11 March 2015

PONETTE (1997, France)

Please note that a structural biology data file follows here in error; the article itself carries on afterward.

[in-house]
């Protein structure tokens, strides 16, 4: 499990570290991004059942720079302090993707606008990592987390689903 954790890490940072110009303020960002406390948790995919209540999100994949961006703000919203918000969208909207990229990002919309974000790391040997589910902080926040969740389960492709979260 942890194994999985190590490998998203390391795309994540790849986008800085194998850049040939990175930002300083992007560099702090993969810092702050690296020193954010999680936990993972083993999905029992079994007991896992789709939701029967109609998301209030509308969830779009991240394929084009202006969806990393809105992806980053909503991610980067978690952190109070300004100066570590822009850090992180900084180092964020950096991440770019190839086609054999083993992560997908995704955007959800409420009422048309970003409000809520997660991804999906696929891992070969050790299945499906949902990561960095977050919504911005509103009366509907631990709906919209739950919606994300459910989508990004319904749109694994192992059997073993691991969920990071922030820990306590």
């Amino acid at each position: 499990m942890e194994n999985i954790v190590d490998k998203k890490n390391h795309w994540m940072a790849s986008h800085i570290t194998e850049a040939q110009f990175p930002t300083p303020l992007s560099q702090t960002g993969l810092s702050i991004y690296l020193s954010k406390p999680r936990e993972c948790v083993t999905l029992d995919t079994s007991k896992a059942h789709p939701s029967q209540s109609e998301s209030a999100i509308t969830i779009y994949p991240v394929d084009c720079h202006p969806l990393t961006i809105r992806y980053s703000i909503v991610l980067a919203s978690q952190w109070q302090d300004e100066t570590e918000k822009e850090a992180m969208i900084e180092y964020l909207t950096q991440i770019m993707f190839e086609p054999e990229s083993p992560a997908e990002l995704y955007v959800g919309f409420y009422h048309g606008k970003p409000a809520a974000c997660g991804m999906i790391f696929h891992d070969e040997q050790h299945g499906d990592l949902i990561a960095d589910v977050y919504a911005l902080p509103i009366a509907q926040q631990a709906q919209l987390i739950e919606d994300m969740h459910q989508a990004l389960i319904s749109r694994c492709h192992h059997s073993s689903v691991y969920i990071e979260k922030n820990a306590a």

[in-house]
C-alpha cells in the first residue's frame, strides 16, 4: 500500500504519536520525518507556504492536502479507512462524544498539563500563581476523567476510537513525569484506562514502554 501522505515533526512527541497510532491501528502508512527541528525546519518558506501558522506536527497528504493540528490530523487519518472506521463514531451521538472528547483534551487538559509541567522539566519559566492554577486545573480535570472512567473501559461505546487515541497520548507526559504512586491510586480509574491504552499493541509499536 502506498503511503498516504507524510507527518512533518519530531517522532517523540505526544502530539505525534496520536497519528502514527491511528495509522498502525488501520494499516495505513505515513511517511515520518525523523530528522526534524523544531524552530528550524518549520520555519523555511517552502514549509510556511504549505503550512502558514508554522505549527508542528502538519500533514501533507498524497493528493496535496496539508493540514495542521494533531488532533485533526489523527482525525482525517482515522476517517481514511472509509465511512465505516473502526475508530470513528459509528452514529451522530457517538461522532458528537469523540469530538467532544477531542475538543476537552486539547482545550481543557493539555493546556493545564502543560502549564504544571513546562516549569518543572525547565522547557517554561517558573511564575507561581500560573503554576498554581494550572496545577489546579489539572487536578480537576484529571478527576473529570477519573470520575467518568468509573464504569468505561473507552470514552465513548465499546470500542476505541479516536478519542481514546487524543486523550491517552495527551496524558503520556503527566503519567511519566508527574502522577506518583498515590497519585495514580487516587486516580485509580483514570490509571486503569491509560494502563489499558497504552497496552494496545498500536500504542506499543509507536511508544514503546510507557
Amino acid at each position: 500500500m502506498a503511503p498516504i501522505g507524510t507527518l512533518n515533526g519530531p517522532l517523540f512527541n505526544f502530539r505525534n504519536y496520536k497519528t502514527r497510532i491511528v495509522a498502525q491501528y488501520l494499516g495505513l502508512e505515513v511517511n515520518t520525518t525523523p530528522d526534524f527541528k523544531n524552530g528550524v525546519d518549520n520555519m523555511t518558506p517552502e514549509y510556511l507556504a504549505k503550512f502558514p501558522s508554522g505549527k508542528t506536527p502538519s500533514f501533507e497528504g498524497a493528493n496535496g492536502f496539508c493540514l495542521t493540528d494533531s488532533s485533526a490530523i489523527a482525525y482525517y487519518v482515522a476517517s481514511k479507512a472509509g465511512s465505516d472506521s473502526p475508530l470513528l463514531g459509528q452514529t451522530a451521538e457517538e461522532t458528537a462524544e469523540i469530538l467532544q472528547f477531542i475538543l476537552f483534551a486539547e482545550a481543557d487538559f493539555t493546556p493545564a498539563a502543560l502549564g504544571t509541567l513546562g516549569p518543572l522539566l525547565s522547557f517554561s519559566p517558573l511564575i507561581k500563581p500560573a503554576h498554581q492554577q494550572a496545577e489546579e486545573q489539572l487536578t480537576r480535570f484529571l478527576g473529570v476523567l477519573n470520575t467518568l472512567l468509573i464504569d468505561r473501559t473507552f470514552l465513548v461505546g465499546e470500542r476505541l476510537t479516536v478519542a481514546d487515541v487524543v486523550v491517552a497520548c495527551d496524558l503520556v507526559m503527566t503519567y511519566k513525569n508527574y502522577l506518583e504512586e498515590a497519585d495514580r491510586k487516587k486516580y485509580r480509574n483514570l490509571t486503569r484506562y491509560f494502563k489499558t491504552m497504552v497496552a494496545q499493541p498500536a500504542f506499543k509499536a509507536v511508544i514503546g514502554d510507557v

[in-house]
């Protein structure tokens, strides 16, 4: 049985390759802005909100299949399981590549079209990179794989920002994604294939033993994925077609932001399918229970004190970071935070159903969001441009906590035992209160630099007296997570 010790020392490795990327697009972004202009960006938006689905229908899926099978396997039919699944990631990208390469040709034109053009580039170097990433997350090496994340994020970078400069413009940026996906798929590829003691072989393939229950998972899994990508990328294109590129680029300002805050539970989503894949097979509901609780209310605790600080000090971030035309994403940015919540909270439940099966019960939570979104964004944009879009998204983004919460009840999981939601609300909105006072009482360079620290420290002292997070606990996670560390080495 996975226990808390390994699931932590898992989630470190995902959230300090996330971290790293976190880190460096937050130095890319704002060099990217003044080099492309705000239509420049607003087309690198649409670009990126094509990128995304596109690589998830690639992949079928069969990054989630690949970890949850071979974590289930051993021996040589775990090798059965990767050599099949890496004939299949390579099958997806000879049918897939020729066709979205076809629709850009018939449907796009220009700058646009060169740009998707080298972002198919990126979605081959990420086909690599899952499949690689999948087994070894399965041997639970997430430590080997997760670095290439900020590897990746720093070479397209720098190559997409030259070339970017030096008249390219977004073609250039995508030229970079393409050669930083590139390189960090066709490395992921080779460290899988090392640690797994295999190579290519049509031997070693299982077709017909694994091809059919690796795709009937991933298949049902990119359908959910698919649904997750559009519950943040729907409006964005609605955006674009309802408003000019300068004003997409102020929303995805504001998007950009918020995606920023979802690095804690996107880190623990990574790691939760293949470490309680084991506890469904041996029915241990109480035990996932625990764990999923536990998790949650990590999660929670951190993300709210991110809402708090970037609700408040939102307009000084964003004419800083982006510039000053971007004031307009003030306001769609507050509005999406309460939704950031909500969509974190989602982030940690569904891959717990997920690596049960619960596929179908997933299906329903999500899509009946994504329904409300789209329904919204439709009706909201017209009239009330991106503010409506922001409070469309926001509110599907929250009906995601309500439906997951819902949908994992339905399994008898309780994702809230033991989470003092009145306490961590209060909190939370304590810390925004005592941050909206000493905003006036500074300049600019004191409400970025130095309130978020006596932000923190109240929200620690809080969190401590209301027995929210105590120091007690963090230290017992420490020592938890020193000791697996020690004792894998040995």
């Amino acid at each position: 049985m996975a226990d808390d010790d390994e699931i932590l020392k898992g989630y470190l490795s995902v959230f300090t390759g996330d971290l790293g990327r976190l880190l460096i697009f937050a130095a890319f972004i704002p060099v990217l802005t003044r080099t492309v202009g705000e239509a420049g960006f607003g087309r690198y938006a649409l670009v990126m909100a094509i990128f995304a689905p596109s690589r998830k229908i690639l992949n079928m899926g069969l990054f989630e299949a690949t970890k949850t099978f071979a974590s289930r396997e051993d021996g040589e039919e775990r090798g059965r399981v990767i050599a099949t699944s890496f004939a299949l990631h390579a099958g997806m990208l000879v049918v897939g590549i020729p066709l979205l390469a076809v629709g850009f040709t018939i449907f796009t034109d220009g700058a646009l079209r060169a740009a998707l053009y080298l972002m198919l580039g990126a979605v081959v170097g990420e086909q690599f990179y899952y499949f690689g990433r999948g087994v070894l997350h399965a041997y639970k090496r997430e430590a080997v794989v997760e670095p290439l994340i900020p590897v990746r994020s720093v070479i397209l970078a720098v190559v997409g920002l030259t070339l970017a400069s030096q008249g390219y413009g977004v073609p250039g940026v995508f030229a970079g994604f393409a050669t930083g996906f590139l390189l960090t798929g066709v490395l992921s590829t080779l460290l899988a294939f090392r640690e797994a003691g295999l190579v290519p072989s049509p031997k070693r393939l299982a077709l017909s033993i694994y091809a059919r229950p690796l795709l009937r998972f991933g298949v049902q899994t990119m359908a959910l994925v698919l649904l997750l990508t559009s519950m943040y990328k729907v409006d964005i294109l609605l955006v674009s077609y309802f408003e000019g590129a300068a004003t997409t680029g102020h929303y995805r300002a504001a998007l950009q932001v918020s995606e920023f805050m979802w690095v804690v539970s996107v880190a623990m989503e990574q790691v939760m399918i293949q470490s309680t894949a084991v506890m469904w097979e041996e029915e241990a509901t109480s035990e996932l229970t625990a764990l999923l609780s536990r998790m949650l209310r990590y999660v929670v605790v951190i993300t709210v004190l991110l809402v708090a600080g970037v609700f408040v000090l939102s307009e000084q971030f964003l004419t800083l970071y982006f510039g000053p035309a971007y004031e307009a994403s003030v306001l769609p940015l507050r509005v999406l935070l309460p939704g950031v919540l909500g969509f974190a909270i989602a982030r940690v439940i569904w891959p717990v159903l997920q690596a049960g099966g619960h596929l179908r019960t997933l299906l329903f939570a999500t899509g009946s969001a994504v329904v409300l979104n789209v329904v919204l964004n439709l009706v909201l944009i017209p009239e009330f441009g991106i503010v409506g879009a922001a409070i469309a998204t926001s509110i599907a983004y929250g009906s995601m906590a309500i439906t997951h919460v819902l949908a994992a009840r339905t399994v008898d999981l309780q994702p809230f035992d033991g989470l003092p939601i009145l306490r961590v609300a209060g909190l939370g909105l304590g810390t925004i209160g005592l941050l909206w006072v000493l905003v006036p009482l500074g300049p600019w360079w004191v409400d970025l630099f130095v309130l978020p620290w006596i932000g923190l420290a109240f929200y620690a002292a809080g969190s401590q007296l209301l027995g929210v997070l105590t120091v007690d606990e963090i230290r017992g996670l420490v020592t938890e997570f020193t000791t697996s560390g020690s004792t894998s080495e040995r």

"Ponette" aches with emotion. It's a true revelation. While I've seen only a handful of Doillon's earlier features, his interest seems to lie in the burn, confrontation, the aftermath. (The face, the shout, the slap.) Four-year-old Victoria Thivosol received the best actress award at last fall's Venice Film Festival for her performance as a child of utmost self-absorption. After the death of her mother in a car crash that occurs before the film begins, Ponette chooses to live in her own world, fashioning her own mythology from the information she is given. This overalls-wearing, wrist-in-a-cast, full-pout-mouthed believer is embodied by Thivosol with heartbreaking emotional authenticity. To a father's blunt "Mommy is dead," what more is there to say than "No! She's flying with her magic mirror." She is not obstinate. Simply, she believes, and patiently awaits her mother's return. Doillon is patient as well, fashioning from many close-ups and a child's natural impulses a transcendent portrait of sorrow and loss, of the bewilderment the world has to offer. There are subtleties beyond Doillon's loving regard for Thivosol, such as, in an early scene, leaving the hospital in a car with her father, we see the landscape rushing forward with the rear-view mirror revealing similar greenery spinning vertiginously away from us. In a field, a boy and a girl play clumsily at kisses and comforting. Ponette rages at her doll, then comforts it. She hears that her mother is with Jesus, then waits for the pair to visit. She waits. She waits. We watch, grateful, mesmerized, moved.